More manufacturers have begun focusing on limousine buses and “sprinter” vans for carrying passengers. The 2001 Ford Excursion stretch limousine involved in the New York accident represents a model Ford quit making more than a decade ago.
Ford said in a statement it does not currently have any information about the vehicle involved in the accident but is ready to cooperate with investigators.
Who are the customers typically?
Most people who rent super-stretch and stretch limos are infrequent customers looking for transportation for a special event. Regular customers are more likely to get a smaller sedan limousine or, for corporate events, use shuttles and “sprinter” vans, operators say.
What safety features are removed?
Even before it was modified, the 2001 Ford Excusion did not come with side airbags, according to Consumer Guide Automotive. Some stretch limousines have no airbags at all, said Angelo Roefero, a spokesman for Sen. Chuck Schumer, D-New York, who asked the NTSB to investigate limo accidents nationwide after a 2015 accident in Long Island, New York, in which four women touring wineries were killed when a truck hit their limo.
Schumer commended the NTSB for quickly getting to the scene of Saturday’s accident. In a statement, Schumer said he hopes the agency will establish more stringent safety regulations to prevent crashes and minimize their toll in the future.
“I … am very hopeful that we will have concrete answers soon,” he said. “My heartfelt condolences go out to the families and loved ones involved in this tragic accident. Right now, with more questions than answers, it is critical for the NTSB to get to the bottom of how this happened.”
Have there been safety concerns in the past?
There have been concerns about passengers not wearing seat belts while riding in limos.
From 2012 to 2016, the most recent years available, federal accident data show 11 of the 12 people killed in limo accidents were not wearing seat belts, said Russ Vader, a spokesman with the Insurance Institute for Highway Safety.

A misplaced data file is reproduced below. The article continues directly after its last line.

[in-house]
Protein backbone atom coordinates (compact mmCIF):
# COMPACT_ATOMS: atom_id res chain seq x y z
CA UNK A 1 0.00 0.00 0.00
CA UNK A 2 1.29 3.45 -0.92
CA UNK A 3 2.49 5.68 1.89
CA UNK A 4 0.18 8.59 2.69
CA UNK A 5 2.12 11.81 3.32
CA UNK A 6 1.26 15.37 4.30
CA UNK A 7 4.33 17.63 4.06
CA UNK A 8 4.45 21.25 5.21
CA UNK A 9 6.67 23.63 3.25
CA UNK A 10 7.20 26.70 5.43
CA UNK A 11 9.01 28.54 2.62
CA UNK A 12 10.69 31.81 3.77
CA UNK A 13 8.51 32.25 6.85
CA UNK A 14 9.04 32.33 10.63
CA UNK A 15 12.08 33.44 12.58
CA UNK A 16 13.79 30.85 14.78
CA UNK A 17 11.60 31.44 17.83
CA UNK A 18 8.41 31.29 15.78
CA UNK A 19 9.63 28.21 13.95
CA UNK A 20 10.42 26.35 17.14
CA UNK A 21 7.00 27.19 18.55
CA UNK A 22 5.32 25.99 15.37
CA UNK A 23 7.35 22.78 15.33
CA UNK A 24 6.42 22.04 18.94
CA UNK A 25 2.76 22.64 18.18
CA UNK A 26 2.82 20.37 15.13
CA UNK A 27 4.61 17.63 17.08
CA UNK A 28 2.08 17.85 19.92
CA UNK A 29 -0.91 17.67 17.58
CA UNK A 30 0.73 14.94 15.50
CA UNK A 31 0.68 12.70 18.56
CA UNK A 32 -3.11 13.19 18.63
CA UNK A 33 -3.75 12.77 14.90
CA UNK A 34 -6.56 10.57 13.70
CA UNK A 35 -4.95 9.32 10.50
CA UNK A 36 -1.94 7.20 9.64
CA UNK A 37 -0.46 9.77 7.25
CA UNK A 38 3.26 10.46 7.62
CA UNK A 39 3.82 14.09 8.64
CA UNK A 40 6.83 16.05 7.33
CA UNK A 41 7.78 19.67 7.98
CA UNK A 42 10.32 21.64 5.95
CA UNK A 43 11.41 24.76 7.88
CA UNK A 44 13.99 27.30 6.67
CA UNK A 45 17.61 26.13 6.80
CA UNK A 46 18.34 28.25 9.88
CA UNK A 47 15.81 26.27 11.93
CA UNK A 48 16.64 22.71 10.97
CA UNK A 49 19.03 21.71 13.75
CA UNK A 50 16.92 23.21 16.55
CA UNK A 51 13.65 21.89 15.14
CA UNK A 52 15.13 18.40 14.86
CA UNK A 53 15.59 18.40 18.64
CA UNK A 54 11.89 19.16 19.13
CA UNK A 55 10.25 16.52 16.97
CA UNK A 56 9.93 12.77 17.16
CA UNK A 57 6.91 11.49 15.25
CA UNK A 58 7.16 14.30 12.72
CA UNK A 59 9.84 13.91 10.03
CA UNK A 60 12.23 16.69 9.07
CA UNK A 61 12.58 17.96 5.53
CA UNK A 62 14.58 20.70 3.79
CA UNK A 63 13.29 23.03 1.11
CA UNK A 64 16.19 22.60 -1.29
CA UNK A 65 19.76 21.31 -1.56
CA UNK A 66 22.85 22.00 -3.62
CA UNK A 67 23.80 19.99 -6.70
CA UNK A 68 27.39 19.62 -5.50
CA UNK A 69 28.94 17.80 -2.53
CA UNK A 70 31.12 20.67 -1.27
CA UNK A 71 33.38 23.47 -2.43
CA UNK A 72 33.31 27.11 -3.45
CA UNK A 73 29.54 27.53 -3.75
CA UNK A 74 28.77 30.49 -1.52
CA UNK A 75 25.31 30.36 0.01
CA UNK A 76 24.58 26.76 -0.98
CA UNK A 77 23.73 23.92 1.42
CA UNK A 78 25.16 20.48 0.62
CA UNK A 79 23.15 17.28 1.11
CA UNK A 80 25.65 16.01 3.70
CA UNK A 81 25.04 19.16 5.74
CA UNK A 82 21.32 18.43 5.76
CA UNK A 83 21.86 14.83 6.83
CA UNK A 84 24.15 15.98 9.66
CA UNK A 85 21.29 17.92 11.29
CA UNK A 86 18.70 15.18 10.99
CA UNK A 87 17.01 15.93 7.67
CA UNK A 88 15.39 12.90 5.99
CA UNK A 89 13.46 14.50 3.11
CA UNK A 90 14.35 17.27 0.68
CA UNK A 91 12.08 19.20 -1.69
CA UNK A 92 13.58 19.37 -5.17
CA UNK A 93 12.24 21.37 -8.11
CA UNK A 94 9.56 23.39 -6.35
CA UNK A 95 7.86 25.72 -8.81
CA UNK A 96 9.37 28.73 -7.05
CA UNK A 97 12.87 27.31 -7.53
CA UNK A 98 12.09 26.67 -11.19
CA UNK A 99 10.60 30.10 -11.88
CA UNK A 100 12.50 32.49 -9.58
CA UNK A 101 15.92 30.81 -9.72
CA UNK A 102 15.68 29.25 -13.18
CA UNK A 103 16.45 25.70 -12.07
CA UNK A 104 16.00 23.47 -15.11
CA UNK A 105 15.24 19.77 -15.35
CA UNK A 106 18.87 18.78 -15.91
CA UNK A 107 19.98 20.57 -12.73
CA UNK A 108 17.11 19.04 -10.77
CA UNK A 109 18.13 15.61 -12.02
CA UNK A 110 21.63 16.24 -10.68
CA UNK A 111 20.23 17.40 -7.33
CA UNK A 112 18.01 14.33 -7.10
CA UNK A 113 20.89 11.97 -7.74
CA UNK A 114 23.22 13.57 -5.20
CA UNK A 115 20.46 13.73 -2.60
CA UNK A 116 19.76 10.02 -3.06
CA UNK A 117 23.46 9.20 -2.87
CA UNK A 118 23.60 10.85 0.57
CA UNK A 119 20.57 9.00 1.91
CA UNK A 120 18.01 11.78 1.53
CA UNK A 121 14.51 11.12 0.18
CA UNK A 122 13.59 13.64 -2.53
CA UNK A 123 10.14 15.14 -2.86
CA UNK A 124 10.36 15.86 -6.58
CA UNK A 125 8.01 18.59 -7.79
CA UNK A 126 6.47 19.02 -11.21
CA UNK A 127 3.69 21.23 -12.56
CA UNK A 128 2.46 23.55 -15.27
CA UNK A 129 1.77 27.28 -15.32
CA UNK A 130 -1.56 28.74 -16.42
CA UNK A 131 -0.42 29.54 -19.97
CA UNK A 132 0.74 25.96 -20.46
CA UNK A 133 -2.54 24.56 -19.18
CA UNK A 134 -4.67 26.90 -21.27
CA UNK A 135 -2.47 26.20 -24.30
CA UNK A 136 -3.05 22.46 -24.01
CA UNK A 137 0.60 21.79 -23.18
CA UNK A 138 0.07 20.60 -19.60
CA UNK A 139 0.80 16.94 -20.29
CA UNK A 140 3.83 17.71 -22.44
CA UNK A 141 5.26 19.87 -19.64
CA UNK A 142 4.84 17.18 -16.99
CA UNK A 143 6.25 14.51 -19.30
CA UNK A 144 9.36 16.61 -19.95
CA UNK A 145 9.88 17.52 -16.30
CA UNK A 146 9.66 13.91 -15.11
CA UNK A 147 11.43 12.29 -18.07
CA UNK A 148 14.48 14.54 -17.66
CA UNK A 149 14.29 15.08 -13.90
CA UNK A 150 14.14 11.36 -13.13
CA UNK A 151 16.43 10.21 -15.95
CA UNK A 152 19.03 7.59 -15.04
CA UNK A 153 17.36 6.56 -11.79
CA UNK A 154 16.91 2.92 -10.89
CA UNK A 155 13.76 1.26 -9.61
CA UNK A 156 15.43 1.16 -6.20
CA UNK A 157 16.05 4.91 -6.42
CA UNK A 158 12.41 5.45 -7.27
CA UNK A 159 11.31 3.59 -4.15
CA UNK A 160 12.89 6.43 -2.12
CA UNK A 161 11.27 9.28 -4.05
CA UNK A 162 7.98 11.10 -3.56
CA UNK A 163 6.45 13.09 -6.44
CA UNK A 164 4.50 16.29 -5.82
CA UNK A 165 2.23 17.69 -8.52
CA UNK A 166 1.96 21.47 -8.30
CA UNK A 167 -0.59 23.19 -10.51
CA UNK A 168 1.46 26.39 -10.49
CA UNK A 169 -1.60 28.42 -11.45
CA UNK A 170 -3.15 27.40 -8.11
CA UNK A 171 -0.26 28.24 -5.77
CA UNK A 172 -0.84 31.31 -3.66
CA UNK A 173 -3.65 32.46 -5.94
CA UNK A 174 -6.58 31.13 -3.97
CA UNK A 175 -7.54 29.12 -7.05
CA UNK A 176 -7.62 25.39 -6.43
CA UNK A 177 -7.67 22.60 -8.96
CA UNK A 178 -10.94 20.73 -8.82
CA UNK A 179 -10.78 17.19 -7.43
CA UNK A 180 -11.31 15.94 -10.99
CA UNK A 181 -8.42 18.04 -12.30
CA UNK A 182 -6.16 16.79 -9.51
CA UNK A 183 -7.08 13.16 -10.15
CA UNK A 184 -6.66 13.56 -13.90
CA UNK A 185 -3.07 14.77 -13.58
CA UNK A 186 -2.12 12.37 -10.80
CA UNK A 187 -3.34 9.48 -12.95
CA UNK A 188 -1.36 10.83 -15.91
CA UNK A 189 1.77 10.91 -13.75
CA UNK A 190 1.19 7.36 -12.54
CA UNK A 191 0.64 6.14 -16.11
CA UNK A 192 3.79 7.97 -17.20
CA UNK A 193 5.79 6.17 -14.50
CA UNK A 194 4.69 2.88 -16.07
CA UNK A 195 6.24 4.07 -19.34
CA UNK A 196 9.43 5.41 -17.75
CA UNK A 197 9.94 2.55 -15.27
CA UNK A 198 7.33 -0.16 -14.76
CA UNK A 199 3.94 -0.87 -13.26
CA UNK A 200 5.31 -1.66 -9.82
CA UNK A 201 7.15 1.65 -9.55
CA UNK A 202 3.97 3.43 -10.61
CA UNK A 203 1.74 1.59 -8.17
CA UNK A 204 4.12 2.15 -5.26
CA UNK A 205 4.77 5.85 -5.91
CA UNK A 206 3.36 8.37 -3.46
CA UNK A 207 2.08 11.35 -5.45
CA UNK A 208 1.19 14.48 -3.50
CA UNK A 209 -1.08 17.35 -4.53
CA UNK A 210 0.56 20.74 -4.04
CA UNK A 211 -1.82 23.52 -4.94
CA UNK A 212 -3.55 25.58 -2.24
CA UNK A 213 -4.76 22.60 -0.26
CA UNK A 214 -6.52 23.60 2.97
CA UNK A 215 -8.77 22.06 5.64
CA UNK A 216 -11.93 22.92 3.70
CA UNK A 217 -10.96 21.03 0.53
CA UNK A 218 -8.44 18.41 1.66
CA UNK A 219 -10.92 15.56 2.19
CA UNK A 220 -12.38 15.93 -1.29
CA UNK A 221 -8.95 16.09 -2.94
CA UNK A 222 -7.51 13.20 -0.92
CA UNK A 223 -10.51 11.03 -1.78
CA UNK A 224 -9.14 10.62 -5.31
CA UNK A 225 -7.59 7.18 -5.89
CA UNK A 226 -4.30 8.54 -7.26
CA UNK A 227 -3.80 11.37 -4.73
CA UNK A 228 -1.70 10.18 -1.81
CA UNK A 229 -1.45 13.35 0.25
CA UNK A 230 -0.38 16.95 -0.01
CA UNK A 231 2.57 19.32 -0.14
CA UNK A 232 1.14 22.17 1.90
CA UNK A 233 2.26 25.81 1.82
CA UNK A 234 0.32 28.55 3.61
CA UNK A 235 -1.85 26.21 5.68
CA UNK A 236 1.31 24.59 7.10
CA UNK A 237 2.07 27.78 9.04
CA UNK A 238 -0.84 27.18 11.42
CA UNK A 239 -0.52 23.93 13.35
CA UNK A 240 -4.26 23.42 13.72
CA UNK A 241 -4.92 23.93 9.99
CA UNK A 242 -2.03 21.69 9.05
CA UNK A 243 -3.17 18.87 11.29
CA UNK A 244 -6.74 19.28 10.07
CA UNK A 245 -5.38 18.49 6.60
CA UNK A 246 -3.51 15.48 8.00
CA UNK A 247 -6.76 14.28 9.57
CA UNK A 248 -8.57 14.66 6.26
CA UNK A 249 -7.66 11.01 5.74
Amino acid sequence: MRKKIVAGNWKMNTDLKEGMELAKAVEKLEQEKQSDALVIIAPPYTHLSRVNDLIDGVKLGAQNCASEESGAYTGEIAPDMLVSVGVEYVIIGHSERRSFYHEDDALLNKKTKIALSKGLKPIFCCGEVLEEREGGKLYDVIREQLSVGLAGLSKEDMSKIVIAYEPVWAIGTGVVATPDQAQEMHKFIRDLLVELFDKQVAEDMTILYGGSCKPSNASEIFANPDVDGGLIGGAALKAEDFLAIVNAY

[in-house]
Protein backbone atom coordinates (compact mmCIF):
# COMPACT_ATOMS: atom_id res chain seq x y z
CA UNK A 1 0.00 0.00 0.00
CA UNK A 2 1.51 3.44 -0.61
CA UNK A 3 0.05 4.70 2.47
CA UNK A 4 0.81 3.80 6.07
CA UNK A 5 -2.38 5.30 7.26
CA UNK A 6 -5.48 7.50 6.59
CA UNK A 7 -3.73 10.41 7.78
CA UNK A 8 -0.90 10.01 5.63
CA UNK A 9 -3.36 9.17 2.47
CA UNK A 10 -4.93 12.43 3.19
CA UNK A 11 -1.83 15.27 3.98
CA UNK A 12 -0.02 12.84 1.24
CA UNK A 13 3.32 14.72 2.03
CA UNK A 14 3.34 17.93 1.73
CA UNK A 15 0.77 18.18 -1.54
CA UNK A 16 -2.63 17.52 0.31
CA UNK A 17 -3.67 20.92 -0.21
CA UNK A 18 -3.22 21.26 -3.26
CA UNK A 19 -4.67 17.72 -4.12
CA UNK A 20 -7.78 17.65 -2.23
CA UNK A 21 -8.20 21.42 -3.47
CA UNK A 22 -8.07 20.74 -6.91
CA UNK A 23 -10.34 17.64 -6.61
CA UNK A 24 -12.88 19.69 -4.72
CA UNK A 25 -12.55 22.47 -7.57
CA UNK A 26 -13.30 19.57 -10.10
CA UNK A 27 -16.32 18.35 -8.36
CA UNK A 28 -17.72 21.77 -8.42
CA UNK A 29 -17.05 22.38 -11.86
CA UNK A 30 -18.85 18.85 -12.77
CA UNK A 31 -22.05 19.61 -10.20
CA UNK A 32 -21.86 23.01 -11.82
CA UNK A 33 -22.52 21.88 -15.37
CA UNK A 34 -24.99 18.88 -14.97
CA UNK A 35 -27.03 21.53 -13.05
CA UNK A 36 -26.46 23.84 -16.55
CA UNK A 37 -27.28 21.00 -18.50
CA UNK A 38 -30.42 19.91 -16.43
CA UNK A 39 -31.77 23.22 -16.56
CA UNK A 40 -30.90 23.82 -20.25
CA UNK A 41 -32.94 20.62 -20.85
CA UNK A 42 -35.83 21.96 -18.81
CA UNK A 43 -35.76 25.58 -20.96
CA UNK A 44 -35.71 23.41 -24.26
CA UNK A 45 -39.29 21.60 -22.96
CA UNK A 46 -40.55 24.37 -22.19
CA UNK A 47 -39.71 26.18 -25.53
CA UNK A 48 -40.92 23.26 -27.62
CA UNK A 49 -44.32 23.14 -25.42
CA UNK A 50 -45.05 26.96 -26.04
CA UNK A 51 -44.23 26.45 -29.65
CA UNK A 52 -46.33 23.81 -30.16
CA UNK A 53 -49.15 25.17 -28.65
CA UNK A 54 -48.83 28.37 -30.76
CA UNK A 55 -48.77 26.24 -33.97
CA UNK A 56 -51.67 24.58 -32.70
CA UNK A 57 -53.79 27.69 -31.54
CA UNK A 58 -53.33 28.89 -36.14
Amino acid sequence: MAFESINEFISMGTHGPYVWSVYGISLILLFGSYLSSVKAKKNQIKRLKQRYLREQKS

No passengers were wearing seat belts in a New Jersey crash in June 2014, in which a Walmart truck hit a limo carrying comedian Tracy Morgan. One passenger died at the scene and four others were seriously injured. State laws in Delaware, where the limo van operator was based, and in New Jersey, where the crash occurred, had seat belt requirements.
After that crash, the NTSB said it wanted to increase passenger awareness about wearing seat belts.
Will this incident have any impact on the limo service industry?
Saturday’s accident will likely result in safety issues being highlighted, industry workers say. But they also point out the regulations already exist — it’s enforcement of them that is needed.
“Whether this vehicle was inappropriate for the task at hand, I don’t know enough,” said Jeff Rose, president of the Limo Association of New York. “But no matter how much regulations you have there may always be people who don’t obey all the regulations.”
He added: “Everybody in this industry is going to be heartsick over this.”
Follow USA TODAY reporter Mike Snider on Twitter: @MikeSnider.
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The Lord will indeed give what is good, and our land will yield its harvest. – Psalm 85:12